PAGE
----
By José M. Tojeira
October 11, 2023 — This October 11, the Permanent Council of the Organization of American States, OAS, has issued a clear condemnation of the Ortega-Murillo regime’s repression against universities, religious institutions and the Catholic Church. It urges the Nicaraguan government to respect and guarantee the rights “to freedom of thought and expression, freedom of conscience, religion or belief, freedom of association, the right to peaceful assembly and the right to education and work.” It rejects repressive measures against educational centers and the Church, and calls for the “restitution of fundamental rights,” as well as “the protection of education.” Although the Ortega-Murillo government has officially shown its desire to remove Nicaragua from the OAS, the process of withdrawal lasts two years and therefore the country continues to belong to the OAS and is obliged to comply with the conventions and treaties it ratified in the past.
It is difficult for a regime like the current one in Nicaraguan to heed international demands, when inside the country it has closed off all possible origins of critical thought or differing opinions from the official narrative, be they from political parties or civil society institutions. More than 3,000 NGOs have been closed, be they secular or religious, working in education, development and solidarity. As a result, in addition to the loss of jobs, foreign aid has diminished enormously, and Nicaragua is already one of the countries in Central America with the highest rates of poverty. Among clergy, more than 150 priests and nuns, both religious and secular, have been expelled from the country, many of them having their citizenship revoked. Bishop Rolando Alvarez continues to be held hostage in prison and the regime continues to detain priests along with anyone who breathes contrary to their abuses of power. Evangelical churches have also seen 80 pastors expelled. The slightest insinuation in a religious ceremony, such as praying for the imprisoned, can be motive for expulsion from the country, or even imprisonment and loss of citizenship if one is Nicaraguan. The internal espionage, the presence of police at worship services, the harassment of the families of Nicaraguans who criticize the government from abroad, has condemned the churches to a great silence, which can only be broken from the outside.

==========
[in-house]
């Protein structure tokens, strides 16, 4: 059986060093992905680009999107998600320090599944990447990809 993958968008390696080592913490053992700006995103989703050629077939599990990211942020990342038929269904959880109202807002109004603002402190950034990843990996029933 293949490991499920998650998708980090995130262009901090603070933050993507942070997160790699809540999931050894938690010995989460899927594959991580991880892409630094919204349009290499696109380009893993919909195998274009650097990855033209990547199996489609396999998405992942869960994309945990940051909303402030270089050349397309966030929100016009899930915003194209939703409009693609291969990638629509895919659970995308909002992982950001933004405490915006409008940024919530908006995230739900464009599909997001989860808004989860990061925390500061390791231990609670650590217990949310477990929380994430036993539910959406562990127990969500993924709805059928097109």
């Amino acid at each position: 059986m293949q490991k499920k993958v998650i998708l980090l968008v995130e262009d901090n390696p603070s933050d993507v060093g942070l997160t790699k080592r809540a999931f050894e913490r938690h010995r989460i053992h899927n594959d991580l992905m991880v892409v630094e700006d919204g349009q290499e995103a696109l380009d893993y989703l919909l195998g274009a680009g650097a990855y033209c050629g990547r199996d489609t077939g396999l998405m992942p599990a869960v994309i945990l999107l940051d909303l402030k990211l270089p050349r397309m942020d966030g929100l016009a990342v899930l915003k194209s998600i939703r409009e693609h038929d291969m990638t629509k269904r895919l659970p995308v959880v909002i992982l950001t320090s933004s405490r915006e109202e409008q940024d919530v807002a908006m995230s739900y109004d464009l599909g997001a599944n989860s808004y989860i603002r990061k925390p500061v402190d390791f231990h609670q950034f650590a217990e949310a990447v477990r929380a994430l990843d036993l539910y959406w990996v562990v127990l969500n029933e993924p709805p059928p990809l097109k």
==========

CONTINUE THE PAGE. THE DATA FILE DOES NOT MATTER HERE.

However, the churches remain alive. As in other countries that in the past severely repressed religion, the people have opted for a culture of resistance that manifests itself in fidelity to worship and the Christian way of life. And close friends and neighbors talk among themselves, maintain their ideals, grow in a conviction of the necessary transformation and change of the political system of the country, and wait. At the same time, networks are being formed and strengthened which communicate amongst themselves the outrages and abuses of the regime. Among the exiles there are intellectuals, politicians, university professors, writers and poets, journalists, trade unionists, priests, pastors and nuns. A whole network of components of civil society receives and passes on information to the growing groups of exiles and the world of solidarity. Communication and opinion have grown through digital media outside Nicaragua, directed by journalists who had their radios and newspapers shut down in their country, and by young professionals who see the need to inform their fellow citizens of the abuses of the regime. And while the regime gloats over its internal control, the truth is making a way and awareness is growing stronger.
On the other hand, the constant and increasing abuses throughout 2023, are opening cracks in government circles. The empty and repetitive ideology of the regime is not enough to compensate for the suffering of many people nor to hide the irrationality of revoking the citizenship of one of the best modern-day novelists in Latin America, of closing universities, of painting hate messages on the walls of temples, of prohibiting processions rooted in the people’s culture and religion. The blind attacks of the government often hurt the interests even of those who support them. In his ode to Theodore Roosevelt, president of the United States in the early years of the 20th century, the Nicaraguan poet Rubén Darío, foreseeing the repeated US invasions of small Latin American countries, told him the following: “Roosevelt, one would have to be, through God himself, the-fearful Rifleman and strong Hunter, to manage to grab us in your iron claws.” The claws are now inside Nicaragua, and they belong to lesser gods, an obsolete mimicry of ancient bloody idolatries. But as the same poet said, “And, although you count on everything, you lack one thing: God!” Thus, in solidarity and unity with the majority of the Nicaraguan people.
Fr. José M. “Chema” Tojeira, SJ, is a Spanish and Salvadoran Jesuit, who has dedicated his ministry to Central America. He previously served as the rector of the University of Central America (UCA) in El Salvador and is a former Provincial of the Central American Jesuit province. He is the spokesperson for the Central American province on the current situation in Nicaragua.